These findings are subject to at least three limitations. First, data were collected only from youths who attended either public or private schools and might not be generalizable to all middle and high school-aged youth. Second, current tobacco use was estimated by including students who reported using at least one of the nine tobacco products asked in the survey but might have had missing responses to any of the other eight tobacco products; missing responses were considered as nonuse, which might have resulted in underestimated results. Finally, changes between 2013 and 2014 in the wording and placement of questions about the use of e-cigarettes, hookahs, and tobacco pipes might have had an impact on reported use of these products. Despite these limitations, overall prevalence estimates are similar to the findings of other nationally representative youth surveys (6,7).

Tobacco prevention and control strategies, including increasing tobacco product prices, adopting comprehensive smoke-free laws, and implementation of national public education media campaigns, might have influenced the reduction of cigarette smoking in youths (2). However, the lack of decline in overall tobacco use from 2011 to 2014 is concerning and indicates that an estimated 4.6 million youths continue to be exposed to harmful constituents, including nicotine, present in tobacco products (Table). Youth use of tobacco in any form, whether it be combustible, noncombustible, or electronic, is unsafe (1); regardless of mode of delivery, nicotine exposure during adolescence, a critical time for brain development, might have lasting adverse consequences for brain development (1), causes addiction (3), and might lead to sustained use of tobacco products. Rapid changes in use of traditional and emerging tobacco products among youths underscore the importance of enhanced surveillance of all tobacco use.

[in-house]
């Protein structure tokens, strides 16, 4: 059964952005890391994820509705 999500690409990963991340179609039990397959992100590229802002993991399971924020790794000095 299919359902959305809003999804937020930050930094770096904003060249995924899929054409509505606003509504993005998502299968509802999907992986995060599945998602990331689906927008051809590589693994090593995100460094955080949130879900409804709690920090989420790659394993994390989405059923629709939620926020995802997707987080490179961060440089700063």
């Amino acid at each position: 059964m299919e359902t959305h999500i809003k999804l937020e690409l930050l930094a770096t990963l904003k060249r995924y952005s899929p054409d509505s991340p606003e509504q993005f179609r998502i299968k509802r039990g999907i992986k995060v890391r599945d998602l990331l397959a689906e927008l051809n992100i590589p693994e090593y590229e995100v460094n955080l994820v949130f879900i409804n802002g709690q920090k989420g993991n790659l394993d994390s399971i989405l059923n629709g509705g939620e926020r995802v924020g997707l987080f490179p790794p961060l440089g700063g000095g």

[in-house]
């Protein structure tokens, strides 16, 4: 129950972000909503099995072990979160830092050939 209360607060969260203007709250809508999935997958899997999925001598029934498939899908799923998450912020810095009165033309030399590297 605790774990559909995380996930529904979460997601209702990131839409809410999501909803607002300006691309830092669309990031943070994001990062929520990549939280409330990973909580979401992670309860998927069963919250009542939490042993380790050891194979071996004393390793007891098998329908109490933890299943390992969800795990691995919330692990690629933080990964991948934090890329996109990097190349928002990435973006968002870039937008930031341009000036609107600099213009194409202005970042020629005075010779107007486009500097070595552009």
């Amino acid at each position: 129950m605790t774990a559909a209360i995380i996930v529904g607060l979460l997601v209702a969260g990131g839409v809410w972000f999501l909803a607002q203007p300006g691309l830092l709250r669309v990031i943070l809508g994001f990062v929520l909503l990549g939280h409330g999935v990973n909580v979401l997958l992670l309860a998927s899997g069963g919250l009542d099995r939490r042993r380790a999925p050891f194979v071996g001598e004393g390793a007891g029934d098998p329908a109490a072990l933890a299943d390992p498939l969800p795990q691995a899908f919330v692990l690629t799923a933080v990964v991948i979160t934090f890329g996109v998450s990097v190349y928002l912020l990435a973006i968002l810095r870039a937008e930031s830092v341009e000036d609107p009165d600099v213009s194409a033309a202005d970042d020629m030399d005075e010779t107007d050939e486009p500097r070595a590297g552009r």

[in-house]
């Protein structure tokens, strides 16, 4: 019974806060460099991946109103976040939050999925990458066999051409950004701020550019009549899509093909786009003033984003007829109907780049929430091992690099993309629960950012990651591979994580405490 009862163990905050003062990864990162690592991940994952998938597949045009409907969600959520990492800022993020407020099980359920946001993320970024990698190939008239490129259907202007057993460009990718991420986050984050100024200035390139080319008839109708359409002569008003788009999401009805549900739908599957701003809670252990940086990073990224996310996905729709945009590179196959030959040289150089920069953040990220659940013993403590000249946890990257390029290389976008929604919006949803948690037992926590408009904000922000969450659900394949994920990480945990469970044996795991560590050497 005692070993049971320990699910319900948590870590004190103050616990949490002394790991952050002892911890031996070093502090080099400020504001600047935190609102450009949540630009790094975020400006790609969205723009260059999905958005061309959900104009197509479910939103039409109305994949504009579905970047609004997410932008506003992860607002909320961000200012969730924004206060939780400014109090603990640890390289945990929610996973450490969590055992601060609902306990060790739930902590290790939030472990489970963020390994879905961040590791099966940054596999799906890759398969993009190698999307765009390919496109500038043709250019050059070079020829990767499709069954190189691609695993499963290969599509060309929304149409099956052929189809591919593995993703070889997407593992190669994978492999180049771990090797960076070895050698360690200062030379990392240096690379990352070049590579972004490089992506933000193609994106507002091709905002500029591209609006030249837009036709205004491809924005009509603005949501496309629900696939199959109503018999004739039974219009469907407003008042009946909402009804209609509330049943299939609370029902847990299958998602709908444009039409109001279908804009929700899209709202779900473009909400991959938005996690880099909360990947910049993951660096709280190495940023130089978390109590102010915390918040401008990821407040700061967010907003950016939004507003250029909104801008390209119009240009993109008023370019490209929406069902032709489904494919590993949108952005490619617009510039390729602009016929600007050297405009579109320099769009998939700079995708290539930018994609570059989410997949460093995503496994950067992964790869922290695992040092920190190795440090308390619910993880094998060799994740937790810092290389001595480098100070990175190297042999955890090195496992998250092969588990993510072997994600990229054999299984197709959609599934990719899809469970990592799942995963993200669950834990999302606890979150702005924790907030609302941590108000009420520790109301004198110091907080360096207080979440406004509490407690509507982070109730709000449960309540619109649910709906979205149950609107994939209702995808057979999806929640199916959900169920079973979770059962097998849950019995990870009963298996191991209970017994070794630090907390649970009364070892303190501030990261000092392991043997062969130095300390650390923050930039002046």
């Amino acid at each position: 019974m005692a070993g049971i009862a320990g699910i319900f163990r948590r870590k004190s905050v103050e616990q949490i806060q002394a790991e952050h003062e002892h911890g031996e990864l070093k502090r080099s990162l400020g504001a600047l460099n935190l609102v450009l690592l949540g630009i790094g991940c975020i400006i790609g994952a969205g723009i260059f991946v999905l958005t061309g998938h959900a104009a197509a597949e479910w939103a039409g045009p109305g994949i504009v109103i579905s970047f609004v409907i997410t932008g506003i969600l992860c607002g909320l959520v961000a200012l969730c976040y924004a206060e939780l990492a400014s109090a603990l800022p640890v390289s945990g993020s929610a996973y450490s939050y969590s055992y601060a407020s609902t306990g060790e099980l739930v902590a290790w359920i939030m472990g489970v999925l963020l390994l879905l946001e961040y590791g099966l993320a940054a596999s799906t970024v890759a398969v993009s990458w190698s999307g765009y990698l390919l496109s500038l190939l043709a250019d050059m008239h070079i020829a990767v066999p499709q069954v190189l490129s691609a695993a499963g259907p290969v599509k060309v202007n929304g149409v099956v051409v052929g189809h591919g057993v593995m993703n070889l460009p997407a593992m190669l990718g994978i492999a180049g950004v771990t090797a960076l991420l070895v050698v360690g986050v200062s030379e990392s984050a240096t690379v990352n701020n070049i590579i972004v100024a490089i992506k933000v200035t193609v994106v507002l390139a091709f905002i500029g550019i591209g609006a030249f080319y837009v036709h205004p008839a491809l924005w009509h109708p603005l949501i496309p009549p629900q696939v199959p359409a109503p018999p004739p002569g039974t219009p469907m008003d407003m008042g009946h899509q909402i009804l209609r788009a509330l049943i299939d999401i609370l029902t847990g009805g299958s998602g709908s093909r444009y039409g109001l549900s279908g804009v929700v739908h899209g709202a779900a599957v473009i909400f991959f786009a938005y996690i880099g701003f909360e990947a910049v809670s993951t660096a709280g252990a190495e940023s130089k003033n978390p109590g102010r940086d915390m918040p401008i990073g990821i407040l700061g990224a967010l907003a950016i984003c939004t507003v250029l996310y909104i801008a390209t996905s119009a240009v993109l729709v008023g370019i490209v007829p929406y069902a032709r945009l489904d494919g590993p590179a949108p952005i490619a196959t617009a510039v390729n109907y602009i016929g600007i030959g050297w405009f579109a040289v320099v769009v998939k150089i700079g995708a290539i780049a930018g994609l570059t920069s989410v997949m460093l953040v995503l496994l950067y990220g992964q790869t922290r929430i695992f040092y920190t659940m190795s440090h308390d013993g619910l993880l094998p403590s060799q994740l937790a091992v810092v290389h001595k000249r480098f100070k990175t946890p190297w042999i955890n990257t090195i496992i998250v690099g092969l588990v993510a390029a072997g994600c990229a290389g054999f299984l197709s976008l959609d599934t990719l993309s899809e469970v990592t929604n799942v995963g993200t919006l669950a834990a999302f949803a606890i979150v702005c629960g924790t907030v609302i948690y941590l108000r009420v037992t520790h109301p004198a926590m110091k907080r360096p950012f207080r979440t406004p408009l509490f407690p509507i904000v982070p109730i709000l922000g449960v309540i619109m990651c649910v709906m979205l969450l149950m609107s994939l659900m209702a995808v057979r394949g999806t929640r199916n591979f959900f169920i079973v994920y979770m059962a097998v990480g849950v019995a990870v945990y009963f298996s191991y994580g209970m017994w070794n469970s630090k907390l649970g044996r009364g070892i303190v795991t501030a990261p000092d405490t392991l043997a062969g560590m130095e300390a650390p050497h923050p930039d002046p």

Sustained efforts to implement proven tobacco control policies and strategies are necessary to prevent youth use of all tobacco products. In April 2014, FDA issued a proposed rule to deem all products made or derived from tobacco subject to FDA jurisdiction, and the agency is reviewing public comments on the proposed rule (8). Regulation of the manufacturing, distribution, and marketing of tobacco products coupled with full implementation of comprehensive tobacco control and prevention strategies at CDC-recommended funding levels could reduce youth tobacco use and initiation (1,2,9). Because use of emerging tobacco products (e-cigarettes and hookahs) is increasing among middle and high school students, it is critical that comprehensive tobacco control and prevention strategies for youths should address all tobacco products and not just cigarettes.